Nick Cardy passed away on November 3rd, and I am so pleased to present much of his art to illustrate this article: Nick was one of Carmine Infantino's favorite artists and has always been a favorite of mine!
The best run on JUSTICE LEAGUE was by the incredibly versatile Len Wein (1972-1974, issues 100-114), aided by the solid Dick Dillin and primarily inked by the legendary Dick Giordano!
Len Wein has written my favorite Batman story (Moon of the Wolf, drawn by Neal Adams and Giordano in 1974).
My favorite Private Life of Clark Kent story (The Baby Who Walked Through Walls drawn by Adams in 1972).
And the story which returned Wonder Woman to full power as well as her title to the modern age (drawn by Curt Swan in 1974).
I say this to point out that Wein had written the Big Three, the Trinity of DC, in their own books and was more than qualified to write their most important team book; the JLA!
The kind of encyclopedic knowledge enjoyed by Wein is easy to take for granted, but within 6 years of his JLA work, Wein had risen to be the Editor-In-Chief of Marvel Comics. Later, Wein returned to freelance at DC, editing the first issues of the then-unknown Alan Moore on SWAMP THING (a character co-created by Wein) as well as launching Moore's WATCHMEN (co-created by Dave Gibbons and considered the best comic of the modern era). Make no mistake: Wein is a pimp!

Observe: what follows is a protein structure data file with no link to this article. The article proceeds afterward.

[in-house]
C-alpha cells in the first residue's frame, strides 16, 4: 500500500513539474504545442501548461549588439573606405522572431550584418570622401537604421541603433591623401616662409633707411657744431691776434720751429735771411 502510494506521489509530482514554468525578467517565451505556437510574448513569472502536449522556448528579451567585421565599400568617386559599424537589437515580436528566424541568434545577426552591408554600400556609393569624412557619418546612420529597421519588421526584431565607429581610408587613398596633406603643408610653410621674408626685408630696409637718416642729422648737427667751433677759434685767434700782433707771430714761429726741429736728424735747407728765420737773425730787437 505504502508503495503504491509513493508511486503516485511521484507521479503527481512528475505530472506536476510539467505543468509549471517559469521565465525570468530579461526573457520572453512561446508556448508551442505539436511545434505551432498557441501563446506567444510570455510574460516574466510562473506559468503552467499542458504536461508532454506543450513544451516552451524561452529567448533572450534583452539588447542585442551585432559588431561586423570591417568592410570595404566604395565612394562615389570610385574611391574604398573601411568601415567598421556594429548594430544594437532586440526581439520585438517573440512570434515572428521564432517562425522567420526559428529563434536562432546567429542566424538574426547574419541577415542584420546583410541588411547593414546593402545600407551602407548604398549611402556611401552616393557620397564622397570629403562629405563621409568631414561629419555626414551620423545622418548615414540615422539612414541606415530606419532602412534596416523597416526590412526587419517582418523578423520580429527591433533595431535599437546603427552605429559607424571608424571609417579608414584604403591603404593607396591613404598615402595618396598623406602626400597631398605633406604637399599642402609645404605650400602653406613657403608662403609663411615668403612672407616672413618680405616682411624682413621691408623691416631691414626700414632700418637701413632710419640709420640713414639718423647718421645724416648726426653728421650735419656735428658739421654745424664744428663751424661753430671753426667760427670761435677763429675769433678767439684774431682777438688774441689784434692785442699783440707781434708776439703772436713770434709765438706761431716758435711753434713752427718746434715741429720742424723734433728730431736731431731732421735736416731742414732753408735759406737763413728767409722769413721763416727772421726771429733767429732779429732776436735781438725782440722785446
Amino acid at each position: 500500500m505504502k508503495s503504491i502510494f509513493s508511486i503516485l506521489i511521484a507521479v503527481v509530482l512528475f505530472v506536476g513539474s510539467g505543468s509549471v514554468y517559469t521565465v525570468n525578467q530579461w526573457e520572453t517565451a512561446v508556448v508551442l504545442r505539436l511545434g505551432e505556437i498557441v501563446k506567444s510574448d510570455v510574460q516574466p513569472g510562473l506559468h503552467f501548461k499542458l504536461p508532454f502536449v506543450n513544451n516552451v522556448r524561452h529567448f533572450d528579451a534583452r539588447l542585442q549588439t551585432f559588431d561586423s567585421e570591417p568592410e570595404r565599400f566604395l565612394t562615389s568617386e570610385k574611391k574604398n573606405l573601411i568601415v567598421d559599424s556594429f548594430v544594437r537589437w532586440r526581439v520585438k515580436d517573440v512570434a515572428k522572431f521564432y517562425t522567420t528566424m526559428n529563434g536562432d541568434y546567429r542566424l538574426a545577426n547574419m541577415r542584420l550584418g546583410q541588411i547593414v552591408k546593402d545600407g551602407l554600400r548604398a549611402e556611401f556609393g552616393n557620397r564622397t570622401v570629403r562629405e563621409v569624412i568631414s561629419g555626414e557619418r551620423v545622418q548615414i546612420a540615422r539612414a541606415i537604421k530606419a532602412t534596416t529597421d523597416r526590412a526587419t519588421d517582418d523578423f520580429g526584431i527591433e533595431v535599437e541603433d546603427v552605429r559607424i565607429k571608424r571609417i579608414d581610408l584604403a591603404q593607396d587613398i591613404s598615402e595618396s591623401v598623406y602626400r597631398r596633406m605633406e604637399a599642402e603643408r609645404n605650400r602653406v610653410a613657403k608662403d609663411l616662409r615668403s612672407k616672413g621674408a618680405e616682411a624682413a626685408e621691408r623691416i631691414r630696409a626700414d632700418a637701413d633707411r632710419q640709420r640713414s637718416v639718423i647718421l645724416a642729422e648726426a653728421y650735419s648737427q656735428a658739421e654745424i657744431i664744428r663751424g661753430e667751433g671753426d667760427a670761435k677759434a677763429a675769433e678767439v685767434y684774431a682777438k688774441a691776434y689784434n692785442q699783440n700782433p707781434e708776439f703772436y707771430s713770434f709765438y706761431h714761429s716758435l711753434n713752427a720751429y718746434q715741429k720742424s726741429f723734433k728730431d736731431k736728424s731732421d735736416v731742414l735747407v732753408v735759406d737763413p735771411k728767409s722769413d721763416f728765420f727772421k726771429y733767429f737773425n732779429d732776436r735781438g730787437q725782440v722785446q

Beginning with #100, Wein spun a 3-issue story of the annual Justice League/Justice Society crossover, a concept begun by Gardner F. Fox.
Zatanna and Diana Prince: Wonder Woman show up in this far-ranging tale, along with the Seven Soldiers of Victory, Metamorpho, a total of 32 heroes in all, culminating in the "death" of Red Tornado.
The only story with a comparable amount of heroes is the 12 issue maxi series CRISIS ON INFINITE EARTHS by Marv Wolfman, George Perez, Giordano and Jerry Ordway (1985-86); Wein told his ambitious, coherent debut JLA story with 1/4 as many pages: unbelievable!
Next, Wein tells a Halloween story with Phantom Stranger (whose own title Wein had written the best issues of with Jim Aparo) in which himself, Glynis Wein and Steve Englehart have cameos. Englehart was writing The Avengers at the time, and versions of Thor, Spider-Man, Captain America; along with Adam Strange, Supergirl and Captain Marvel; appear as adversaries manipulated by magician Felix Faust. Another sophisticated effort by Wein!